Unfortunately Andrew McKie's article appears to recycle old arguments about new towns and planners which are based on approaches taken more than 60 years ago.
The combined population of the five new towns of Scotland is around 250,000 people and, if taken together, they would equate to the third-largest town in Scotland behind Glasgow and Edinburgh. I suspect that the levels of fondness for home among the majority of residents of these towns is no greater and no less than anywhere else in Scotland. As someone who was brought up in Cumbernauld, I can say that the town was a good place to grow up in. It is not perfect, but it should not be demonised.
And can we please move on from peddling myths that planning continues to work in the same way as in the 1950s and 1960s? You have to think about the time when the new towns were built, where there was pressing demand for post-war new housing, and where a range of professions, not just planning, developed approaches they felt would help to meet these needs.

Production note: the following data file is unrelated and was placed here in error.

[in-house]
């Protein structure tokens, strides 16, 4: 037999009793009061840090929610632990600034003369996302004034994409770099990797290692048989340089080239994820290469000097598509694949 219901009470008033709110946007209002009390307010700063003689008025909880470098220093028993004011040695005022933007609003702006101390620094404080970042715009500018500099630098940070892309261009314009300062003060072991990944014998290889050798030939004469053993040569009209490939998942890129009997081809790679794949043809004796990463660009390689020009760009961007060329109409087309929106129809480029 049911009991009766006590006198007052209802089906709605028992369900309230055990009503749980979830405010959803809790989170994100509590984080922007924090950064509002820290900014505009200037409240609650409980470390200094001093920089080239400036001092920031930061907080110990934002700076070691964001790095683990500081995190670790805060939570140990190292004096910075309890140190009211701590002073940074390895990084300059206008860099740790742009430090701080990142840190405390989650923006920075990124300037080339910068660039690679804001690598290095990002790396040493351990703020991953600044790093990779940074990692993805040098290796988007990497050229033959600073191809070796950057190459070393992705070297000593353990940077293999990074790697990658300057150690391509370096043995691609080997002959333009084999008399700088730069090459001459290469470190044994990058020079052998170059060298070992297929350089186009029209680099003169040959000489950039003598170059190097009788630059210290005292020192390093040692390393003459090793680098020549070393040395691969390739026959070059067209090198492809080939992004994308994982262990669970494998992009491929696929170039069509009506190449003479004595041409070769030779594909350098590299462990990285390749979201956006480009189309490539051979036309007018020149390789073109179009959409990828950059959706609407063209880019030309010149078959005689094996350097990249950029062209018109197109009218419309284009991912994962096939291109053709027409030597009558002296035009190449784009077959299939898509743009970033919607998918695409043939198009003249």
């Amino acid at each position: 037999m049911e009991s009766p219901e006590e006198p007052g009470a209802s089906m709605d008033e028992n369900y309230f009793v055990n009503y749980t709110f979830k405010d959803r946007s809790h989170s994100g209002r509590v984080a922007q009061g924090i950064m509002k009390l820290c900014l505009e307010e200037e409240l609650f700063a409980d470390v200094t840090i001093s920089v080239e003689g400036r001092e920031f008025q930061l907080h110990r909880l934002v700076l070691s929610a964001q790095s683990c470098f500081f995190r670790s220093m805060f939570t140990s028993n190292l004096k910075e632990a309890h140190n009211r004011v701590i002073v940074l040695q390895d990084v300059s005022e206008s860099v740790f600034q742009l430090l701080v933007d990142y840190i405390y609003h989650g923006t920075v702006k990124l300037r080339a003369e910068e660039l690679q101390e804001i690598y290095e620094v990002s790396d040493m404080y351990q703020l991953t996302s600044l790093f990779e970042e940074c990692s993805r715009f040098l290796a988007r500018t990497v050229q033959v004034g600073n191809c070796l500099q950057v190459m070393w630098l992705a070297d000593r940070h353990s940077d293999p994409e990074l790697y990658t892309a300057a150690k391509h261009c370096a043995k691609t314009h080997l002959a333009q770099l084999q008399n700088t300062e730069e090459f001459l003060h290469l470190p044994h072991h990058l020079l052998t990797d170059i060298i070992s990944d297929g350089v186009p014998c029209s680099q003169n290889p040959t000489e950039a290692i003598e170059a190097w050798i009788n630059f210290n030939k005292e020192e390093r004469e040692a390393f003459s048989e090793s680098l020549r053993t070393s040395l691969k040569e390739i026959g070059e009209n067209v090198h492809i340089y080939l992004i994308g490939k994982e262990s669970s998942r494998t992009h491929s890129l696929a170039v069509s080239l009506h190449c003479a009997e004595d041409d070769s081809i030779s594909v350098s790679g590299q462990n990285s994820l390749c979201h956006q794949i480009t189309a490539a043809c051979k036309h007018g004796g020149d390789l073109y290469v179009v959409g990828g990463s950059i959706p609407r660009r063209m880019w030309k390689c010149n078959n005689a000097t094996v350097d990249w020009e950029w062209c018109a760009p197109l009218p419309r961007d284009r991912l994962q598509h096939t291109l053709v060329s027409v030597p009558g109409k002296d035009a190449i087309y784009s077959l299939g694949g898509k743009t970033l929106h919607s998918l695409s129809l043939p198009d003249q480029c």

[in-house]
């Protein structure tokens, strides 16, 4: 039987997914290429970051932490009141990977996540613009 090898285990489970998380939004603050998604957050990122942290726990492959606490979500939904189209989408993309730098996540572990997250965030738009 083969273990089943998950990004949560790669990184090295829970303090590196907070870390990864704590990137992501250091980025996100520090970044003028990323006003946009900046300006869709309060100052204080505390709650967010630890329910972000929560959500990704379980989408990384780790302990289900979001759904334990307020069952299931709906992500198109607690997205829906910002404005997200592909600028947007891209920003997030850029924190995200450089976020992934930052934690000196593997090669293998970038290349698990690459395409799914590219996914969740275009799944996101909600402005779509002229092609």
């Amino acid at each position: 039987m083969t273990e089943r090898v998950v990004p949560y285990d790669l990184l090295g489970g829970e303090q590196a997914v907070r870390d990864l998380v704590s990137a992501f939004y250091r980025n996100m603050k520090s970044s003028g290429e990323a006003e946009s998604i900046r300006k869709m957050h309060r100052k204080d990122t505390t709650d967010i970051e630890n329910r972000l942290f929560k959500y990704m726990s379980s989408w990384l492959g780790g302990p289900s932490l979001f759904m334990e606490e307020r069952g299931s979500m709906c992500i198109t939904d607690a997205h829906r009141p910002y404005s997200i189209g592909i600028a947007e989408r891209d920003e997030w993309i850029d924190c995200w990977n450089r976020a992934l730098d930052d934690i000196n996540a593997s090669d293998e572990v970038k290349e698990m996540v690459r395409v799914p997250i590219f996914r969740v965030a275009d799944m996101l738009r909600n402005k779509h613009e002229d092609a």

The system and the people involved have changed markedly since then, with planning now a much more inclusive activity where planners work hand in hand with communities, investors and developers to agree a future for places.
It is a shame that Andrew McKie resorted to cliché and myth. The planning profession is at present debating how best to ensure that we have the right approaches, skills and resources to ensure that we help to create great places for people to live in.
National Director, Royal Town Planning Institute Scotland
The letter was published in today's (07 March) Herald.